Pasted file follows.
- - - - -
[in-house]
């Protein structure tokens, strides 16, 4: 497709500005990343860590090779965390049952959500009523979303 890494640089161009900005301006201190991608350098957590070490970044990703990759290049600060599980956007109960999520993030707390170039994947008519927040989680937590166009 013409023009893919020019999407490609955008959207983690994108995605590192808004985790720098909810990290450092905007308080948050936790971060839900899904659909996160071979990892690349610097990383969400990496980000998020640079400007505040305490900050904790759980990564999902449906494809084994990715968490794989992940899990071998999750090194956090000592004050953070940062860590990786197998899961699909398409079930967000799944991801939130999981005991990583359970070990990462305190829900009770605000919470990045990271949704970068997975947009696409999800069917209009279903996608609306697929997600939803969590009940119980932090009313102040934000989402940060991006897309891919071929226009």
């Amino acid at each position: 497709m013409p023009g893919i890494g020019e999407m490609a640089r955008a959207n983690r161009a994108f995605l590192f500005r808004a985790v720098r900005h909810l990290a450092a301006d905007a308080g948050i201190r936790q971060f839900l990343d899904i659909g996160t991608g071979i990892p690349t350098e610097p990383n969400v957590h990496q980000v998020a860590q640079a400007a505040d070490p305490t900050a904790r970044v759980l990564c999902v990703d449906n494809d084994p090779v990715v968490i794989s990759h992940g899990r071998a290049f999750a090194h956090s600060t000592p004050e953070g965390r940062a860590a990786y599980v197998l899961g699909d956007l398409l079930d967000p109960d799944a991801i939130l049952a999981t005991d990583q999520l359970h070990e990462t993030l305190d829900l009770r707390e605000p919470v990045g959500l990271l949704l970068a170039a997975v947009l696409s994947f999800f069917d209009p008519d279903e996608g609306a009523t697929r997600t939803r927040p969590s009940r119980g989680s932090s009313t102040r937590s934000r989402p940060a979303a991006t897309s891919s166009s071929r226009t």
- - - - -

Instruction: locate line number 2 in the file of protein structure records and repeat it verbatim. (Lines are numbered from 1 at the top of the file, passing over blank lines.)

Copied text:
């Protein structure tokens, strides 16, 4: 497709500005990343860590090779965390049952959500009523979303 890494640089161009900005301006201190991608350098957590070490970044990703990759290049600060599980956007109960999520993030707390170039994947008519927040989680937590166009 013409023009893919020019999407490609955008959207983690994108995605590192808004985790720098909810990290450092905007308080948050936790971060839900899904659909996160071979990892690349610097990383969400990496980000998020640079400007505040305490900050904790759980990564999902449906494809084994990715968490794989992940899990071998999750090194956090000592004050953070940062860590990786197998899961699909398409079930967000799944991801939130999981005991990583359970070990990462305190829900009770605000919470990045990271949704970068997975947009696409999800069917209009279903996608609306697929997600939803969590009940119980932090009313102040934000989402940060991006897309891919071929226009």